That eye twitch may be bothersome, but is it something to be concerned about?

Do you find your eyes often twitching? If so, this is actually fairly common. Eye twitching happens to almost everyone from time to time, and science has yet to fully determine the causes of random twitches. Different groups of muscles control your upper and lower eyelids, so issues with either muscle may cause unwanted twitching.

However, if it’s a frequent or constant problem, you may want to contact you eye doctor to look into the issue.

The Two Types of Eye Twitches

Eye twitches typically fall into two categories.

Eyelid myokymia is the less serious condition. This is when your eyelids only twitch occasionally, and typically does not require any particular intervention or treatment.

Benign essential blepharospasm is the more serious version, when the patient experiences long sustained twitching. This may cause the entire eye to close repeatedly, inhibiting vision. Serious cases of eye-twitches-twitching blepharospasm will require treatment to prevent long-term problems.

The Causes of Eye Twitches

Numerous issues may cause eye twitching, which can make treatment tricky. Here are some of the most common causes.

1 – Stress
The image of a stressed or angry person with a twitching eye is a common bit of comedy – but it’s also based in reality. Stress is known to be a common cause of eye twitches, as well as various other types of muscle spasms. If your eye tends to twitch when you’re upset, trying to stay calm is typically the best advice.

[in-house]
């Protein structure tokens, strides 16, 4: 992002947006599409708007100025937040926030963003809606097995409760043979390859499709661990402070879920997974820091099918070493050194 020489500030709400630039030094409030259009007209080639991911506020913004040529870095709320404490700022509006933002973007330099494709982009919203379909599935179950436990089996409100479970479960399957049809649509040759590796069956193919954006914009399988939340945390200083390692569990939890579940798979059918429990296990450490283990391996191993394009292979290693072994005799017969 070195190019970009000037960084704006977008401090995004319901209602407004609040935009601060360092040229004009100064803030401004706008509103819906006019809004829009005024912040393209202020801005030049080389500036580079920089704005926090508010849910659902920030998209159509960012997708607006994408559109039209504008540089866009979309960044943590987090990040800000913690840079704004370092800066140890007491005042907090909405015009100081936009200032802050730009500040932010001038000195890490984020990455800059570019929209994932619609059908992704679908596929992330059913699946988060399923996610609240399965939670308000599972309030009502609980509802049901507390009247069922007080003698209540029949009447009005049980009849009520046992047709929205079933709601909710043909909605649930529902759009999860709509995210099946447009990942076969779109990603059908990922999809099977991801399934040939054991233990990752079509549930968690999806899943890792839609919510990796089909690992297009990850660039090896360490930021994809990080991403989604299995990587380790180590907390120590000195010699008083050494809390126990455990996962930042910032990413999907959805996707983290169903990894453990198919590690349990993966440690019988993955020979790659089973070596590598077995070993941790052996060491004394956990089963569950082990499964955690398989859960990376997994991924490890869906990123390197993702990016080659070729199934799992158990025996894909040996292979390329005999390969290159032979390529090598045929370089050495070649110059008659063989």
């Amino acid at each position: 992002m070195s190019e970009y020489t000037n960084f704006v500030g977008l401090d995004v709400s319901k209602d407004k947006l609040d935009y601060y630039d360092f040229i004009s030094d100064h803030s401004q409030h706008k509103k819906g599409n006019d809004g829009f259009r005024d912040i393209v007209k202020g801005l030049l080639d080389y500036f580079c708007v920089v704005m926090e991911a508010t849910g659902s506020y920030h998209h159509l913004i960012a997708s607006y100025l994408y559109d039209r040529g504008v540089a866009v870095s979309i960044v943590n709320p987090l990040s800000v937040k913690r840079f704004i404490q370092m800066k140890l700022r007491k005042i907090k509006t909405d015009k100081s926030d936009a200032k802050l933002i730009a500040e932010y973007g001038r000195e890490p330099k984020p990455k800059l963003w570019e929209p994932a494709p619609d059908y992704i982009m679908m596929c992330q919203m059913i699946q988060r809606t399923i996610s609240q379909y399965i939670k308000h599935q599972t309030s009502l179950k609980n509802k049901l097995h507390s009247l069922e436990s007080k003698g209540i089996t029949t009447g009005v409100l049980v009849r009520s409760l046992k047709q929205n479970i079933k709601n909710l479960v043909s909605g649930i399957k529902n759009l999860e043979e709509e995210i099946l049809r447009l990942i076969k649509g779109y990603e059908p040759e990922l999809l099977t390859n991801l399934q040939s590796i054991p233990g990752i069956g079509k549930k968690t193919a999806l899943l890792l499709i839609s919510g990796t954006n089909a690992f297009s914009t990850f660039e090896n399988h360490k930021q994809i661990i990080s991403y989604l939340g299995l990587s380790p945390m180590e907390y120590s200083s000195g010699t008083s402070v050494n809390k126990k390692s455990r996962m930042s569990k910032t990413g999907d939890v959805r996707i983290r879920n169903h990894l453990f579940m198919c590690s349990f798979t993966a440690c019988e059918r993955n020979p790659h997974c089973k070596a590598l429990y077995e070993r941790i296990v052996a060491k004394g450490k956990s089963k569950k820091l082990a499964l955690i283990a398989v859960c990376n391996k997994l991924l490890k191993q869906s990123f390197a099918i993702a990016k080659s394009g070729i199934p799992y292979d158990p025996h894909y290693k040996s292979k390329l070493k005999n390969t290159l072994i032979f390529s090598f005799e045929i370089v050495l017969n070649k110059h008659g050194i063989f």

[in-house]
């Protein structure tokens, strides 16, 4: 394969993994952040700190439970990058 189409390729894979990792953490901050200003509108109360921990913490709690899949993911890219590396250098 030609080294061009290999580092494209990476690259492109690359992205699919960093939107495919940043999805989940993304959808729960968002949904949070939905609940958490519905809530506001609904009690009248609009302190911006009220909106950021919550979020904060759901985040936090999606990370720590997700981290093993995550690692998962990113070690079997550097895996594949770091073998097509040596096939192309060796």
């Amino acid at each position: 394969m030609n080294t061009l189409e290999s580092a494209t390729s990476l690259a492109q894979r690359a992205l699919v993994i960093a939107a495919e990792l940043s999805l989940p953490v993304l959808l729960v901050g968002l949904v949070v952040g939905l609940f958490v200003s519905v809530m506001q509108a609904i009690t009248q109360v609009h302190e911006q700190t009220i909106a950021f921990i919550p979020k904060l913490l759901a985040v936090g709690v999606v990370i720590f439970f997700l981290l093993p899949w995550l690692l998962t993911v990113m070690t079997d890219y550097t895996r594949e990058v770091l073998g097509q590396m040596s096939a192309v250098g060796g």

2 – Alcohol
Alcohol partially disrupts the nervous system, and can cause muscle spasms such as twitching eyes. The solution here is simply to drink less.

3 – Lack of sleep / fatigue
As your body craves sleep, you may end up with a sort of battle happening around your eyes. Your body wants to close them and sleep, while the rest of you is trying to stay awake. This leads to confused signals to your eye muscles, and twitching.

4 – Eye irritation
If your eyes are dry or otherwise irritated, this can cause twitching. Try using some basic eyedrops if your eyes seem to be twitching for no clear reason; it could help!

5 – Muscular disorders
Finally, several muscular disorders such as Bell’s Palsy and Parkinson’s Disease may manifest early as eye twitching. This is one of the big reasons you should see an ophthalmologist if you have frequent eye twitches – it may indicate other problems.

Valley Eyecare Center is your Phoenix, AZ, source for family eye care! If you frequently suffer from twitching eyes, please contact us for an appointment.